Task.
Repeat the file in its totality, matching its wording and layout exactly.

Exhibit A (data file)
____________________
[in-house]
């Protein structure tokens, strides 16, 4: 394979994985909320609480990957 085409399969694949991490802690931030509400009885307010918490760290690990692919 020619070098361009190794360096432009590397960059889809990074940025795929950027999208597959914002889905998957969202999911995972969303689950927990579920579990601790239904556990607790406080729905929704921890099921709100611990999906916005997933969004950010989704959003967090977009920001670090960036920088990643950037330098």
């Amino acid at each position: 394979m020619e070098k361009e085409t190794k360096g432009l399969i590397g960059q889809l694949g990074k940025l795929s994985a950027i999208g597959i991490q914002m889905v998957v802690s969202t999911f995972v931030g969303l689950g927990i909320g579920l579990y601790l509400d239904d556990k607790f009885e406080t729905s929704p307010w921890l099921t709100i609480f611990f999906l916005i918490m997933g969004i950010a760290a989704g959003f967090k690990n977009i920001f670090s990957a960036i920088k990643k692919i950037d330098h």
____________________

[in-house]
């Protein structure tokens, strides 16, 4: 394979994985909320609480990957 085409399969694949991490802690931030509400009885307010918490760290690990692919 020619070098361009190794360096432009590397960059889809990074940025795929950027999208597959914002889905998957969202999911995972969303689950927990579920579990601790239904556990607790406080729905929704921890099921709100611990999906916005997933969004950010989704959003967090977009920001670090960036920088990643950037330098």
């Amino acid at each position: 394979m020619e070098k361009e085409t190794k360096g432009l399969i590397g960059q889809l694949g990074k940025l795929s994985a950027i999208g597959i991490q914002m889905v998957v802690s969202t999911f995972v931030g969303l689950g927990i909320g579920l579990y601790l509400d239904d556990k607790f009885e406080t729905s929704p307010w921890l099921t709100i609480f611990f999906l916005i918490m997933g969004i950010a760290a989704g959003f967090k690990n977009i920001f670090s990957a960036i920088k990643k692919i950037d330098h």